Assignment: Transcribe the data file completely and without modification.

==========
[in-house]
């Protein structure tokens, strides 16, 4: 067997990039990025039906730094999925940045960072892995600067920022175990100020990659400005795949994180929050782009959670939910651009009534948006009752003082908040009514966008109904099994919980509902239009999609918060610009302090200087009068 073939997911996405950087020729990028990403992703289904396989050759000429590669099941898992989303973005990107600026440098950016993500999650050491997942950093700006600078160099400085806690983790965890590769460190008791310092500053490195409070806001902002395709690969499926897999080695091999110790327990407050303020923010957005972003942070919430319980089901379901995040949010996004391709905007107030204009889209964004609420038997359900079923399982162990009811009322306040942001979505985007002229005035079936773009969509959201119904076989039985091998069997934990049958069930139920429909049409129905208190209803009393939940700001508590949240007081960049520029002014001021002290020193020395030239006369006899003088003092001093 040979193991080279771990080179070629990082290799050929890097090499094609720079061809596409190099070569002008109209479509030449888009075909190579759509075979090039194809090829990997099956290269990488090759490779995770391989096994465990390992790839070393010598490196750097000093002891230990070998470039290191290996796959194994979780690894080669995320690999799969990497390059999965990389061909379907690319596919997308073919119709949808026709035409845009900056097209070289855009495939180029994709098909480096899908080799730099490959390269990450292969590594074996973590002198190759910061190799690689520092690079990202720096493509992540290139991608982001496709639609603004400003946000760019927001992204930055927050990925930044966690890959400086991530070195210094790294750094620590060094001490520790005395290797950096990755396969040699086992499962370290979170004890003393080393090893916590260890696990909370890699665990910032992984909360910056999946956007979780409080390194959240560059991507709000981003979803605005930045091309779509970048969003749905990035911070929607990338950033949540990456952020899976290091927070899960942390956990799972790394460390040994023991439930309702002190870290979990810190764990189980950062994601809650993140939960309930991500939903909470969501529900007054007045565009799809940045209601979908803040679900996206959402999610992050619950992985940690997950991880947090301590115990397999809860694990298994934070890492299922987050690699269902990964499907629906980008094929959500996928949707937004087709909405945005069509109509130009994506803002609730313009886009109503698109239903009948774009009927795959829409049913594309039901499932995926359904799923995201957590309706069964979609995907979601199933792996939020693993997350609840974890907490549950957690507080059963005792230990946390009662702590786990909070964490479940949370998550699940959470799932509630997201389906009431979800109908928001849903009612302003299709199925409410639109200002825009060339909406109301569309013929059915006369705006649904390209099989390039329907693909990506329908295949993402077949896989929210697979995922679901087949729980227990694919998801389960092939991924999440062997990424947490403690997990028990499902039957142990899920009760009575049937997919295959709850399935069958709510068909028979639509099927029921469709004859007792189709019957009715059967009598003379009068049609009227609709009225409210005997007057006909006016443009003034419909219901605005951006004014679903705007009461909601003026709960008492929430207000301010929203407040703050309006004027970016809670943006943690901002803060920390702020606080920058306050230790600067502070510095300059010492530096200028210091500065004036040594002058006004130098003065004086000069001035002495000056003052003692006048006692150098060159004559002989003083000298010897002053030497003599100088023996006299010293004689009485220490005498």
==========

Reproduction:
[in-house]
């Protein structure tokens, strides 16, 4: 067997990039990025039906730094999925940045960072892995600067920022175990100020990659400005795949994180929050782009959670939910651009009534948006009752003082908040009514966008109904099994919980509902239009999609918060610009302090200087009068 073939997911996405950087020729990028990403992703289904396989050759000429590669099941898992989303973005990107600026440098950016993500999650050491997942950093700006600078160099400085806690983790965890590769460190008791310092500053490195409070806001902002395709690969499926897999080695091999110790327990407050303020923010957005972003942070919430319980089901379901995040949010996004391709905007107030204009889209964004609420038997359900079923399982162990009811009322306040942001979505985007002229005035079936773009969509959201119904076989039985091998069997934990049958069930139920429909049409129905208190209803009393939940700001508590949240007081960049520029002014001021002290020193020395030239006369006899003088003092001093 040979193991080279771990080179070629990082290799050929890097090499094609720079061809596409190099070569002008109209479509030449888009075909190579759509075979090039194809090829990997099956290269990488090759490779995770391989096994465990390992790839070393010598490196750097000093002891230990070998470039290191290996796959194994979780690894080669995320690999799969990497390059999965990389061909379907690319596919997308073919119709949808026709035409845009900056097209070289855009495939180029994709098909480096899908080799730099490959390269990450292969590594074996973590002198190759910061190799690689520092690079990202720096493509992540290139991608982001496709639609603004400003946000760019927001992204930055927050990925930044966690890959400086991530070195210094790294750094620590060094001490520790005395290797950096990755396969040699086992499962370290979170004890003393080393090893916590260890696990909370890699665990910032992984909360910056999946956007979780409080390194959240560059991507709000981003979803605005930045091309779509970048969003749905990035911070929607990338950033949540990456952020899976290091927070899960942390956990799972790394460390040994023991439930309702002190870290979990810190764990189980950062994601809650993140939960309930991500939903909470969501529900007054007045565009799809940045209601979908803040679900996206959402999610992050619950992985940690997950991880947090301590115990397999809860694990298994934070890492299922987050690699269902990964499907629906980008094929959500996928949707937004087709909405945005069509109509130009994506803002609730313009886009109503698109239903009948774009009927795959829409049913594309039901499932995926359904799923995201957590309706069964979609995907979601199933792996939020693993997350609840974890907490549950957690507080059963005792230990946390009662702590786990909070964490479940949370998550699940959470799932509630997201389906009431979800109908928001849903009612302003299709199925409410639109200002825009060339909406109301569309013929059915006369705006649904390209099989390039329907693909990506329908295949993402077949896989929210697979995922679901087949729980227990694919998801389960092939991924999440062997990424947490403690997990028990499902039957142990899920009760009575049937997919295959709850399935069958709510068909028979639509099927029921469709004859007792189709019957009715059967009598003379009068049609009227609709009225409210005997007057006909006016443009003034419909219901605005951006004014679903705007009461909601003026709960008492929430207000301010929203407040703050309006004027970016809670943006943690901002803060920390702020606080920058306050230790600067502070510095300059010492530096200028210091500065004036040594002058006004130098003065004086000069001035002495000056003052003692006048006692150098060159004559002989003083000298010897002053030497003599100088023996006299010293004689009485220490005498």